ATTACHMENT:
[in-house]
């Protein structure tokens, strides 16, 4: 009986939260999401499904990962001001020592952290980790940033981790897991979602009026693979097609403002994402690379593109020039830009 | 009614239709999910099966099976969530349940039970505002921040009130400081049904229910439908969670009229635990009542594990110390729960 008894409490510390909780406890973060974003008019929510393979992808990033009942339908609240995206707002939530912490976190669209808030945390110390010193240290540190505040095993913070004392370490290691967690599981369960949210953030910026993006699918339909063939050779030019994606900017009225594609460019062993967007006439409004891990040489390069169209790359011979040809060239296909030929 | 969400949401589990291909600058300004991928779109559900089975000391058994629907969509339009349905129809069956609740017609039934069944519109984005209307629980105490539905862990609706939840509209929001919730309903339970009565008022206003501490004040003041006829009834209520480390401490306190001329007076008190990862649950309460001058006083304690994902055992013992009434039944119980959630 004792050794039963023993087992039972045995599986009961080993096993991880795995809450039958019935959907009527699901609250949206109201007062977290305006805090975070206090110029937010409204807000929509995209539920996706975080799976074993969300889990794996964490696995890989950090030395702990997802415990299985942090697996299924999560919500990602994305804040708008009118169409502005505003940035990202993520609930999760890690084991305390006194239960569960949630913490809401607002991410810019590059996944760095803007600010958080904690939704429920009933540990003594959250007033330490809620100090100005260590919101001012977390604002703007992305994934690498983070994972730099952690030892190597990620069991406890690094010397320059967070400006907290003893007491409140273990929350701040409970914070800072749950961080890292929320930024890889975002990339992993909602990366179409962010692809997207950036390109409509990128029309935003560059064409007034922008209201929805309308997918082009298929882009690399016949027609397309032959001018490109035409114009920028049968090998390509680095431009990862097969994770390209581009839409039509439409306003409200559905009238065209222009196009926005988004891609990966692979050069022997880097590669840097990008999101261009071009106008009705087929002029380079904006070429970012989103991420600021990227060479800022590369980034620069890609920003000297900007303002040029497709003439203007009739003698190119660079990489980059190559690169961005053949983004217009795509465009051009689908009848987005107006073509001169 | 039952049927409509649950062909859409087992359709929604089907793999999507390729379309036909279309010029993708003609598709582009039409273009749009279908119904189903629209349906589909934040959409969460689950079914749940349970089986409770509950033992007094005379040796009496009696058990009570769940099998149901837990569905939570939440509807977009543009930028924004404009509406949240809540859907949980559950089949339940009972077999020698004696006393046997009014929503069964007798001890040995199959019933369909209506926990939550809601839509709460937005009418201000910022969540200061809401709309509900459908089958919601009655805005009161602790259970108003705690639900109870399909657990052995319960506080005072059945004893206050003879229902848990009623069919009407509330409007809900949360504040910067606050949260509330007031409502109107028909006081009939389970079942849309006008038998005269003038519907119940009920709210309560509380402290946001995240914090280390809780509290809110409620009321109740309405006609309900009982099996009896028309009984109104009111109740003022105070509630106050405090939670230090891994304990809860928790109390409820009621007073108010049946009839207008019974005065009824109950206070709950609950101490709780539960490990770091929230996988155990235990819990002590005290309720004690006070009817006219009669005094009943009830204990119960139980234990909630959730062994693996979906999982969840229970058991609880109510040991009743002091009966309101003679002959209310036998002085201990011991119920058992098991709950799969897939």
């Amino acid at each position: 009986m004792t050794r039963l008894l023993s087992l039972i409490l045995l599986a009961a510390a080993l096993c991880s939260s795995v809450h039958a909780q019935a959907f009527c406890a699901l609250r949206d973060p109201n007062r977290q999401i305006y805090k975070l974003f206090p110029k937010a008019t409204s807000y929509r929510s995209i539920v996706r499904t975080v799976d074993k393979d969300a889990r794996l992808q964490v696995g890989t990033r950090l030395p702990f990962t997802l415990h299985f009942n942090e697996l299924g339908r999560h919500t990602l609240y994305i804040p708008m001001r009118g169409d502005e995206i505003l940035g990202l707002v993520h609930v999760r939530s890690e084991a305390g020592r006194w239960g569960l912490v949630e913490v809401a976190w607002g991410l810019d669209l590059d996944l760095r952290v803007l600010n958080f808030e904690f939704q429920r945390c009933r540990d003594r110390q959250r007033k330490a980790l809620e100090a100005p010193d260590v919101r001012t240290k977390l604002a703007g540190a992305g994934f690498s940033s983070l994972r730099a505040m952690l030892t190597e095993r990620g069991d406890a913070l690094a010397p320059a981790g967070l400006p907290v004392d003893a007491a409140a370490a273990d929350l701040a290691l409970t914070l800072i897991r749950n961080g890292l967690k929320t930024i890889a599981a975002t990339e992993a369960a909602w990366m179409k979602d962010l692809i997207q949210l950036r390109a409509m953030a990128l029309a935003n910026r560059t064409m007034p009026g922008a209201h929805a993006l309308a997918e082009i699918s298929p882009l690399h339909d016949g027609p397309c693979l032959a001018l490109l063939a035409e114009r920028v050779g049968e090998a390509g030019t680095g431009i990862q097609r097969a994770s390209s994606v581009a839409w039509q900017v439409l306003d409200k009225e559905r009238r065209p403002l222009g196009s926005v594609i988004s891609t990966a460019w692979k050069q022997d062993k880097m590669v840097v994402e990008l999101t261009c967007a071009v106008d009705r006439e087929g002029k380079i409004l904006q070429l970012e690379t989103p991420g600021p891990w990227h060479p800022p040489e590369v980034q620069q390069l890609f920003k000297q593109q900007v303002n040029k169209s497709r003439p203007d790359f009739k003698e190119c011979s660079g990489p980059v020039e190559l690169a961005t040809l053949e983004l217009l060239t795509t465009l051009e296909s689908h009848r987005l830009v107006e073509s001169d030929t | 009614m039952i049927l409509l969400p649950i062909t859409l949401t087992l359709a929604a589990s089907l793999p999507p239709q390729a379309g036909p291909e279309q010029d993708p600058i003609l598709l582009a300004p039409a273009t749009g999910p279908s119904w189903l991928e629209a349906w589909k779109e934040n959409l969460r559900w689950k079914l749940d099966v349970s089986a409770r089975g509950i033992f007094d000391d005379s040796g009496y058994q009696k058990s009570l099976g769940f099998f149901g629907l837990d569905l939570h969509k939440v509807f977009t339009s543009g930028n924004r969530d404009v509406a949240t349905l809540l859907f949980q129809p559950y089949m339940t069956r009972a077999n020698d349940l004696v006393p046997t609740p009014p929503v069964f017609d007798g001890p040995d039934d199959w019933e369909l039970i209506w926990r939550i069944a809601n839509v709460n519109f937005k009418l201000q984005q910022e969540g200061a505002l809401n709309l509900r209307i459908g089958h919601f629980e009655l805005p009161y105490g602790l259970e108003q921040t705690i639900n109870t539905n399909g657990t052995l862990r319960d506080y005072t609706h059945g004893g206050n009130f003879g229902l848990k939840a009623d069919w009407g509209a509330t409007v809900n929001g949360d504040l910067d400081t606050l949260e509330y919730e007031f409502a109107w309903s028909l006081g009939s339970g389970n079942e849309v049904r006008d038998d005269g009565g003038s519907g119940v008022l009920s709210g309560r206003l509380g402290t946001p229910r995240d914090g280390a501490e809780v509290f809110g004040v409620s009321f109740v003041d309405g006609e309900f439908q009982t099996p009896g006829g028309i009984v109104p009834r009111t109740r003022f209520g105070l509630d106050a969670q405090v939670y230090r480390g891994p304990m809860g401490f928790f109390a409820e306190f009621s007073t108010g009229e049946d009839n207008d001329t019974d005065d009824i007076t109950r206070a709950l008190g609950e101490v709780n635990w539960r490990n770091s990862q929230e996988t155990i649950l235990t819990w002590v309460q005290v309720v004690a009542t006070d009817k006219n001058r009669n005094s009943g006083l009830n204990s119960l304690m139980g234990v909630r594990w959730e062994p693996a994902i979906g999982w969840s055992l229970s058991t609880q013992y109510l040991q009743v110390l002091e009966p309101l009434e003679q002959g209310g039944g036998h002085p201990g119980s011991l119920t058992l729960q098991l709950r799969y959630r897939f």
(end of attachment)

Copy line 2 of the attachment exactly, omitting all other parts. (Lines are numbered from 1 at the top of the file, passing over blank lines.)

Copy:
């Protein structure tokens, strides 16, 4: 009986939260999401499904990962001001020592952290980790940033981790897991979602009026693979097609403002994402690379593109020039830009 | 009614239709999910099966099976969530349940039970505002921040009130400081049904229910439908969670009229635990009542594990110390729960 008894409490510390909780406890973060974003008019929510393979992808990033009942339908609240995206707002939530912490976190669209808030945390110390010193240290540190505040095993913070004392370490290691967690599981369960949210953030910026993006699918339909063939050779030019994606900017009225594609460019062993967007006439409004891990040489390069169209790359011979040809060239296909030929 | 969400949401589990291909600058300004991928779109559900089975000391058994629907969509339009349905129809069956609740017609039934069944519109984005209307629980105490539905862990609706939840509209929001919730309903339970009565008022206003501490004040003041006829009834209520480390401490306190001329007076008190990862649950309460001058006083304690994902055992013992009434039944119980959630 004792050794039963023993087992039972045995599986009961080993096993991880795995809450039958019935959907009527699901609250949206109201007062977290305006805090975070206090110029937010409204807000929509995209539920996706975080799976074993969300889990794996964490696995890989950090030395702990997802415990299985942090697996299924999560919500990602994305804040708008009118169409502005505003940035990202993520609930999760890690084991305390006194239960569960949630913490809401607002991410810019590059996944760095803007600010958080904690939704429920009933540990003594959250007033330490809620100090100005260590919101001012977390604002703007992305994934690498983070994972730099952690030892190597990620069991406890690094010397320059967070400006907290003893007491409140273990929350701040409970914070800072749950961080890292929320930024890889975002990339992993909602990366179409962010692809997207950036390109409509990128029309935003560059064409007034922008209201929805309308997918082009298929882009690399016949027609397309032959001018490109035409114009920028049968090998390509680095431009990862097969994770390209581009839409039509439409306003409200559905009238065209222009196009926005988004891609990966692979050069022997880097590669840097990008999101261009071009106008009705087929002029380079904006070429970012989103991420600021990227060479800022590369980034620069890609920003000297900007303002040029497709003439203007009739003698190119660079990489980059190559690169961005053949983004217009795509465009051009689908009848987005107006073509001169 | 039952049927409509649950062909859409087992359709929604089907793999999507390729379309036909279309010029993708003609598709582009039409273009749009279908119904189903629209349906589909934040959409969460689950079914749940349970089986409770509950033992007094005379040796009496009696058990009570769940099998149901837990569905939570939440509807977009543009930028924004404009509406949240809540859907949980559950089949339940009972077999020698004696006393046997009014929503069964007798001890040995199959019933369909209506926990939550809601839509709460937005009418201000910022969540200061809401709309509900459908089958919601009655805005009161602790259970108003705690639900109870399909657990052995319960506080005072059945004893206050003879229902848990009623069919009407509330409007809900949360504040910067606050949260509330007031409502109107028909006081009939389970079942849309006008038998005269003038519907119940009920709210309560509380402290946001995240914090280390809780509290809110409620009321109740309405006609309900009982099996009896028309009984109104009111109740003022105070509630106050405090939670230090891994304990809860928790109390409820009621007073108010049946009839207008019974005065009824109950206070709950609950101490709780539960490990770091929230996988155990235990819990002590005290309720004690006070009817006219009669005094009943009830204990119960139980234990909630959730062994693996979906999982969840229970058991609880109510040991009743002091009966309101003679002959209310036998002085201990011991119920058992098991709950799969897939």